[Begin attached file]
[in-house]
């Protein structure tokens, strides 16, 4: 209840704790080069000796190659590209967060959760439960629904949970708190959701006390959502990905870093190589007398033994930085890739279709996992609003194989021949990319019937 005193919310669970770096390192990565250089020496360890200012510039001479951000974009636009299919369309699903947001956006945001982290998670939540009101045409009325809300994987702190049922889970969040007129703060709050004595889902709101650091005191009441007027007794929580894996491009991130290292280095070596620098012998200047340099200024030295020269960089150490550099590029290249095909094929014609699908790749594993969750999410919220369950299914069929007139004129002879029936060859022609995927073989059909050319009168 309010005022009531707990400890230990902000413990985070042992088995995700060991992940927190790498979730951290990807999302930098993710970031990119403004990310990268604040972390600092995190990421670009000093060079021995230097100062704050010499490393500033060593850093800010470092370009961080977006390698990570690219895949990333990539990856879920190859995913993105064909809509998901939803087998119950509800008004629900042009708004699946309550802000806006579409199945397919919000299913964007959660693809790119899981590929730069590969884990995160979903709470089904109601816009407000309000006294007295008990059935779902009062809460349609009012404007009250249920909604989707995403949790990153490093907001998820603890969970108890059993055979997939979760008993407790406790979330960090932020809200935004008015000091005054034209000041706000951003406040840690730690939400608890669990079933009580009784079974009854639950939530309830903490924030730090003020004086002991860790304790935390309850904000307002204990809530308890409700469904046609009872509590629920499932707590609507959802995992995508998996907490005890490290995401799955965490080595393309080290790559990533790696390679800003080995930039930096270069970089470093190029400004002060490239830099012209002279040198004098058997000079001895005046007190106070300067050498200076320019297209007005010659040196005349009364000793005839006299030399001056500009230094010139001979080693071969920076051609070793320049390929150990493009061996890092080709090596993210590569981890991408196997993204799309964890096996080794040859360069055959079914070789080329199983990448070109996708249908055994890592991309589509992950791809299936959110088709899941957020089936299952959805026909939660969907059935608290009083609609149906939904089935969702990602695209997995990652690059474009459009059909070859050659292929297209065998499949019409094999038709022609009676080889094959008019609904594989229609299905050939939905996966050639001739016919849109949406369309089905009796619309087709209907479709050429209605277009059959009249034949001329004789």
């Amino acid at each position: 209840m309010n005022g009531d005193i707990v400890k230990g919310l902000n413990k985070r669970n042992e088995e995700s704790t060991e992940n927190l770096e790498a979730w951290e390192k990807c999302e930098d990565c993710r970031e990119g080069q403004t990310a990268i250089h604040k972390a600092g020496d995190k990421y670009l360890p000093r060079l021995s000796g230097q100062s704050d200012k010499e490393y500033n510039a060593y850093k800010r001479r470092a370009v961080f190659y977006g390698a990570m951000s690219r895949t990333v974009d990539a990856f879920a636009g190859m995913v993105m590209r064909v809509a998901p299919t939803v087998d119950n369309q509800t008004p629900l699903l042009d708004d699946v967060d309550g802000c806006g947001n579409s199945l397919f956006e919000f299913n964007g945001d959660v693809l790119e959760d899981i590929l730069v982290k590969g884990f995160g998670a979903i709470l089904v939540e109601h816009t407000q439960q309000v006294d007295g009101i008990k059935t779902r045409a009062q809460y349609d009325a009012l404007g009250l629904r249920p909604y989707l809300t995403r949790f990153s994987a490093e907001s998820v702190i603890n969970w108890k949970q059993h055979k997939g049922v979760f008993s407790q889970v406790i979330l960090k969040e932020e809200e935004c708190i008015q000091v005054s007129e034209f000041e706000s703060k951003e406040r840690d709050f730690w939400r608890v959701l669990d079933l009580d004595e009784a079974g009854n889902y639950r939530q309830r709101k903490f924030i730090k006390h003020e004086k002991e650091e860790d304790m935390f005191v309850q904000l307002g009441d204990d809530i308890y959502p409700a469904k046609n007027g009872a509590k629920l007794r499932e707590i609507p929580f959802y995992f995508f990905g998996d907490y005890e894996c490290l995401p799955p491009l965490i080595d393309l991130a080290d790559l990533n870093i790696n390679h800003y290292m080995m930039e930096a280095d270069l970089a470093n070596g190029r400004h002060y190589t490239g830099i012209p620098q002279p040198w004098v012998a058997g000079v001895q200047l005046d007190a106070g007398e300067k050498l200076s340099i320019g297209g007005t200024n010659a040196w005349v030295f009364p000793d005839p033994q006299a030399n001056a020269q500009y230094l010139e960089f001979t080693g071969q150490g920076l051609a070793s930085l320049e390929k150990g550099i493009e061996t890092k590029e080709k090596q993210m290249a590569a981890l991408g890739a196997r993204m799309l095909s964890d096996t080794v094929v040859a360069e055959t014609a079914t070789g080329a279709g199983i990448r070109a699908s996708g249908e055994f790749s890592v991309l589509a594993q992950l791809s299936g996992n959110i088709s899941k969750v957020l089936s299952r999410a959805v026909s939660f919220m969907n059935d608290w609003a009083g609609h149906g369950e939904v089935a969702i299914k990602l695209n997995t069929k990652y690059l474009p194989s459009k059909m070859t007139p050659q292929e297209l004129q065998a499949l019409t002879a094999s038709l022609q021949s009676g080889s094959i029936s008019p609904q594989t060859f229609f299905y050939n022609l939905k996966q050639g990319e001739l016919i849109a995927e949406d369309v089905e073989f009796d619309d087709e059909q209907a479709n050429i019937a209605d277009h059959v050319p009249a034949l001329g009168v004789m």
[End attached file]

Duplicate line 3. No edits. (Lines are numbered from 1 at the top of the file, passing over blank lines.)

């Amino acid at each position: 209840m309010n005022g009531d005193i707990v400890k230990g919310l902000n413990k985070r669970n042992e088995e995700s704790t060991e992940n927190l770096e790498a979730w951290e390192k990807c999302e930098d990565c993710r970031e990119g080069q403004t990310a990268i250089h604040k972390a600092g020496d995190k990421y670009l360890p000093r060079l021995s000796g230097q100062s704050d200012k010499e490393y500033n510039a060593y850093k800010r001479r470092a370009v961080f190659y977006g390698a990570m951000s690219r895949t990333v974009d990539a990856f879920a636009g190859m995913v993105m590209r064909v809509a998901p299919t939803v087998d119950n369309q509800t008004p629900l699903l042009d708004d699946v967060d309550g802000c806006g947001n579409s199945l397919f956006e919000f299913n964007g945001d959660v693809l790119e959760d899981i590929l730069v982290k590969g884990f995160g998670a979903i709470l089904v939540e109601h816009t407000q439960q309000v006294d007295g009101i008990k059935t779902r045409a009062q809460y349609d009325a009012l404007g009250l629904r249920p909604y989707l809300t995403r949790f990153s994987a490093e907001s998820v702190i603890n969970w108890k949970q059993h055979k997939g049922v979760f008993s407790q889970v406790i979330l960090k969040e932020e809200e935004c708190i008015q000091v005054s007129e034209f000041e706000s703060k951003e406040r840690d709050f730690w939400r608890v959701l669990d079933l009580d004595e009784a079974g009854n889902y639950r939530q309830r709101k903490f924030i730090k006390h003020e004086k002991e650091e860790d304790m935390f005191v309850q904000l307002g009441d204990d809530i308890y959502p409700a469904k046609n007027g009872a509590k629920l007794r499932e707590i609507p929580f959802y995992f995508f990905g998996d907490y005890e894996c490290l995401p799955p491009l965490i080595d393309l991130a080290d790559l990533n870093i790696n390679h800003y290292m080995m930039e930096a280095d270069l970089a470093n070596g190029r400004h002060y190589t490239g830099i012209p620098q002279p040198w004098v012998a058997g000079v001895q200047l005046d007190a106070g007398e300067k050498l200076s340099i320019g297209g007005t200024n010659a040196w005349v030295f009364p000793d005839p033994q006299a030399n001056a020269q500009y230094l010139e960089f001979t080693g071969q150490g920076l051609a070793s930085l320049e390929k150990g550099i493009e061996t890092k590029e080709k090596q993210m290249a590569a981890l991408g890739a196997r993204m799309l095909s964890d096996t080794v094929v040859a360069e055959t014609a079914t070789g080329a279709g199983i990448r070109a699908s996708g249908e055994f790749s890592v991309l589509a594993q992950l791809s299936g996992n959110i088709s899941k969750v957020l089936s299952r999410a959805v026909s939660f919220m969907n059935d608290w609003a009083g609609h149906g369950e939904v089935a969702i299914k990602l695209n997995t069929k990652y690059l474009p194989s459009k059909m070859t007139p050659q292929e297209l004129q065998a499949l019409t002879a094999s038709l022609q021949s009676g080889s094959i029936s008019p609904q594989t060859f229609f299905y050939n022609l939905k996966q050639g990319e001739l016919i849109a995927e949406d369309v089905e073989f009796d619309d087709e059909q209907a479709n050429i019937a209605d277009h059959v050319p009249a034949l001329g009168v004789m």